Pelham BOE provides update on background check policy
By BRIANA HARRIS / Staff Writer
PELHAM – Pelham City Board of Education President Rick Rhoades said the school board has been working diligently to properly vet a policy that has caused contention between the board and parents.
At a Pelham City Council meeting Monday, Oct. 17, Rhoades presented an update on the policy that requires criminal background checks for all parents or other volunteers who accompany field trips or participate in school day activities, including lunch with students. Exemptions are permitted for widely attended events, such as Grandparents Day, PTO meetings and athletic games.
The background check, which checks criminal history for the past seven years, costs $15 and is administered through a third party vendor hired by the school system. The school system does not receive any money from the cost of the background check.
The names of those who pass the background check will be added to a database of people who are approved. There is not a list for people who fail the background check.
After seeking input from principals, assistant principals, central office staff and Pelham Police Chief Larry Palmer, Rhoades said the school board has unanimously decided that the policy is in the best interest of Pelham students.
Rhoades said there is still more research to be done, but the policy is still being enforced while that happens.
“This policy is not ill advised at all,” Rhoades said. “This isn’t a kneejerk reaction by the school board. We have hired people within our school system and we trust them to do a job, so when they tell you that this policy is needed – that’s pretty strong.”
Although there isn’t an overt threat on school campuses, Rhoades said the policy safeguards schools, may be a deterrent to anyone with ill intentions and makes the school day more manageable.
Rhoades said the school board is in the process of evaluating the structure of the whole policy. Everything from the cost of the background check, to implementation and the scope of offenses the school system will be on the lookout for is being reviewed.
“We are looking at other vendors to see if there is a better way to do this,” he said. “We don’t want the cost to be an issue and we don’t want it to be discriminatory.”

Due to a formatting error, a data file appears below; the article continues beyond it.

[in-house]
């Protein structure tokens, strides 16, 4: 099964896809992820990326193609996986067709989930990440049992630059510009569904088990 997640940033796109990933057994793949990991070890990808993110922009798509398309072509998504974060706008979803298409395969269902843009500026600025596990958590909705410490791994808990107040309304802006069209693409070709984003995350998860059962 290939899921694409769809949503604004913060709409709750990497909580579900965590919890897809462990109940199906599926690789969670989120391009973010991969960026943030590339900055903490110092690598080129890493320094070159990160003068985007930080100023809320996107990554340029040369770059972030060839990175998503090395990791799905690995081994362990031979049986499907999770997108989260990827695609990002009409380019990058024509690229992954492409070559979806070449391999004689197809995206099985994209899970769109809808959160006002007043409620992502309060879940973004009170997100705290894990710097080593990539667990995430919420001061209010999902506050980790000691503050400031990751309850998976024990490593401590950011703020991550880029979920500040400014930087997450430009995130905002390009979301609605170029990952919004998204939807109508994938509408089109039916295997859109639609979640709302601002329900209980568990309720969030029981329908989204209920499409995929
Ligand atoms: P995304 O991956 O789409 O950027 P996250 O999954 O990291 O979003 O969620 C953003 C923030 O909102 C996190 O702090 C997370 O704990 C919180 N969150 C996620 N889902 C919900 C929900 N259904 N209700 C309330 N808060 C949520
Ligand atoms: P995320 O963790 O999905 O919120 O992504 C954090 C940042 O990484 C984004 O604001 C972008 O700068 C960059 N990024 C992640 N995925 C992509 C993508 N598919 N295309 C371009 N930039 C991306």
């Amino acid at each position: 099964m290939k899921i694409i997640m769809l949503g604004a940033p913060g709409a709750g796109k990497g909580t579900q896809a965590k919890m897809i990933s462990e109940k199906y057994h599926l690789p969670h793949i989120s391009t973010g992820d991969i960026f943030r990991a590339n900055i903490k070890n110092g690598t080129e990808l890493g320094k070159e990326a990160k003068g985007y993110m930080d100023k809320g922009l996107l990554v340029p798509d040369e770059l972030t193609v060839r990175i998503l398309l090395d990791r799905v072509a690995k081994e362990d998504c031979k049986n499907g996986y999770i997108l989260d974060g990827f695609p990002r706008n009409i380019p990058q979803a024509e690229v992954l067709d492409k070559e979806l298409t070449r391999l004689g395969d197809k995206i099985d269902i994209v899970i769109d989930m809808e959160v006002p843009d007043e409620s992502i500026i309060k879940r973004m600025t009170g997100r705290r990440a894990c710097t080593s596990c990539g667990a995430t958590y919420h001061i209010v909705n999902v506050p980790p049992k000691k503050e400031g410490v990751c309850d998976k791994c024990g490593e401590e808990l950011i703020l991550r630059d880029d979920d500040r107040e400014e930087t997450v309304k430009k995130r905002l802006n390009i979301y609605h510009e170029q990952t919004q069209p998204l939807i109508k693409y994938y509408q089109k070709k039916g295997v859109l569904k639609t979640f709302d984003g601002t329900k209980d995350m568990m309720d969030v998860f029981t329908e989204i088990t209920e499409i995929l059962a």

There isn’t a Spanish version of the background check available yet, but the third party vendor is working on the Spanish translation. School staff have been working with any visitors who need help completing the form.
Rhoades said the current background check form is too broad, so the school board is working to make it more concise. The system is mainly guarding against sex offenders and those convicted of violent crimes.
“Those are two things that we certainly want to know,” Rhoades said. “We’re not questioning people’s lifestyles or anything like that. We’re not trying to pry or embarrass anybody. We just want to create the safest environment for our schools.”
Any information uncovered in the background checks will be kept confidential. Rhoades said confidentiality isn’t an issue because schools deal with sensitive and confidential information on a daily basis.
Rhoades said the school system wants to hear more from parents about the policy and will most likely start with the Parent Teacher Organization first.
Kenneth Paschal, president of the Alabama Family Rights Association and a parental rights advocate, said he was disappointed with the update.
“They said they spoke with the police, principals and other trustworthy sources and they all agreed that this policy is necessary, but Family Rights and the Eagle Forum of Alabama sent letters to the school board opposing the policy and they didn’t seek our input – so are our opinions not trustworthy? I don’t know if he intended to imply that, but that’s the impression that it gave off. I was disappointed to hear that.”
Despite the school board’s attempt to justify the policy, Paschal said it isn’t warranted.
“What puzzles me is that if school safety is a concern, then why not hire an outside agency to come in and do a school safety assessment,” Paschal said. “There are agencies that perform these assessments nationwide. They identify what you’re doing well and what needs to be improved. If policy changes need to be made, even if parents disagree, they would accept it because there’s documentation to back it up.”
Paschal said he has spoken to parents who have said that they feel like the school system has failed to create a method for parents to address issues and concerns.
“The parents just want to feel included in the process,” he said.
City councilwoman Karyl Rice said she has heard parents say during conversations that they feel like the school board doesn’t want them in the schools.
“I don’t want parents and grandparents to feel like there’s a barrier between them and their child while they’re at school,” Rice said. “The school system has to prove to them that they’re not trying to make it hard for them to interact with their kids and grandkids.”
Pelham Mayor Gary Waters said he wants to go on record saying that he supports the policy.
“Sometimes I get a pass on taking a stance on controversial topics because I don’t have to vote yes or no, but I want to go on record supporting this policy,” he said.
Waters added that at times decisions made by elected officials and governing bodies are met with criticism and controversy, but he said it’s important to stay the course because it’s the right thing to do.
“This is typically the kind of thing that is enacted after a disaster, so I commend the school board for being proactive,” he said.